Harvard Business School Online Announces Two New Courses, Leadership Principles and Global BusinessHarvard Newsroom

Harvard Business School online will offer two new courses this spring, expanding choices for those who pursue the degree as they advance their careers.

The new Leadership Principles course aims to give students practice in developing a leadership style, or in honing an existing style for the best workplace outcomes. Students will have the opportunity to interact with their peers via case studies and presentations during this course.

In the Global Business course, professors who are also heads of global organizations will address macroeconomic indicators and the power of effective public policy.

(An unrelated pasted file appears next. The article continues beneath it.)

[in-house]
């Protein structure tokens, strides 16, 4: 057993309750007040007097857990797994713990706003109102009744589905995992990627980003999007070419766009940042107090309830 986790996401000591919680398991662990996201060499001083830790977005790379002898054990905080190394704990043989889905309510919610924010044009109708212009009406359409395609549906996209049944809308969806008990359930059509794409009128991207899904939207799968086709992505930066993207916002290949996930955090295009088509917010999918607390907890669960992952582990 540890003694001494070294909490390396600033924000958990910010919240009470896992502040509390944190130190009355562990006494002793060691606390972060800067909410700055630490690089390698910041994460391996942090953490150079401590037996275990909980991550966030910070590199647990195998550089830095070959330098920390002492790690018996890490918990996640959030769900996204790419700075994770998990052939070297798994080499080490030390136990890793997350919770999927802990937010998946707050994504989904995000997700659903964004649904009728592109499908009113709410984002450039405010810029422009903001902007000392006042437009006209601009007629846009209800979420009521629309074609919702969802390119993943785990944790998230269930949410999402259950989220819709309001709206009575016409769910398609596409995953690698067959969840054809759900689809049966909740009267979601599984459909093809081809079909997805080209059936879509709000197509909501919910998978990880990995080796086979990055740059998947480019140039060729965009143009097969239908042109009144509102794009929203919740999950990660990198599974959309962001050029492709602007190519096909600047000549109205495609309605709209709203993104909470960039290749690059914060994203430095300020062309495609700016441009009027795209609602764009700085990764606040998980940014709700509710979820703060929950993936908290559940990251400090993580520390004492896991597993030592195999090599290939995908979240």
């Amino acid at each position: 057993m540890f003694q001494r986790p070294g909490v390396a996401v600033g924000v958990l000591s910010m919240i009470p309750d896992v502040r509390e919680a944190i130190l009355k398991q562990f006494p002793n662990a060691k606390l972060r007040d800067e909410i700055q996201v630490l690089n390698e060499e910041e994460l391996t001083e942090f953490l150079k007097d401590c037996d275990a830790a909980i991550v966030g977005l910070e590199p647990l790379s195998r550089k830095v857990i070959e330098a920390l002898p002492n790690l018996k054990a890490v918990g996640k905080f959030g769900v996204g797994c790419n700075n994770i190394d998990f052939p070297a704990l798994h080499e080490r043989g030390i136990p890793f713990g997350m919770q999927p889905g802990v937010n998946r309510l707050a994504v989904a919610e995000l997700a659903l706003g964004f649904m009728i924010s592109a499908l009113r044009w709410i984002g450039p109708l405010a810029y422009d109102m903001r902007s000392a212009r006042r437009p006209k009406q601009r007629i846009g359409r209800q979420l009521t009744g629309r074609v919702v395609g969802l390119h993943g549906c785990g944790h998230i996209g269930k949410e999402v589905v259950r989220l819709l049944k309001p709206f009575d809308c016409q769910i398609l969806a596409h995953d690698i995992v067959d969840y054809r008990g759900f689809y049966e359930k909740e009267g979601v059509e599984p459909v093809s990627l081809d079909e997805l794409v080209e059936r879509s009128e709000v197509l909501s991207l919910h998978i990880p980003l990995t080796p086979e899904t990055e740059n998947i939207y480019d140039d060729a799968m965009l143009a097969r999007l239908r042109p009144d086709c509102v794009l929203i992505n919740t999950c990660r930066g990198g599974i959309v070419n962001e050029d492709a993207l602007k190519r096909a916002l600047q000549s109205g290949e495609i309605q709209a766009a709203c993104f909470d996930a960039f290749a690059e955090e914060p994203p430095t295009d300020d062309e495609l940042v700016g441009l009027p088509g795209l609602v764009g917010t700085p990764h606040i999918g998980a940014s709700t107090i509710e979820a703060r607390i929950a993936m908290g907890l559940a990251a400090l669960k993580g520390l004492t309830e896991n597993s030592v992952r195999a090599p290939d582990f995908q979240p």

Patrick Mullane, Executive Director of Harvard Business School Online, says of the new offerings:

“We’re pleased to offer these new courses to help leaders better drive their businesses and propel their careers during volatile times … Professors Joshua Margolis and Tony Mayo are extraordinary faculty who will instill confidence and strengthen leadership capabilities for professionals ready to take the next step. Forest Reinhardt is a world-class economist who will equip participants with the tools they need to anticipate and capitalize on global developments.”

Visit Harvard’s online course guide for more info on cost, dates, and program details.

Findings: Should I Extend My Brand?Tuck News

Kevin Lane Keller, the E.B. Osborn Professor of Marketing at Dartmouth College’s Tuck School of Business recently shared some knowledge on the concept of ‘brand stretching,’ in which companies known for one exceptionally popular product decide to diversify. His research was recently featured on Tuck’s news page.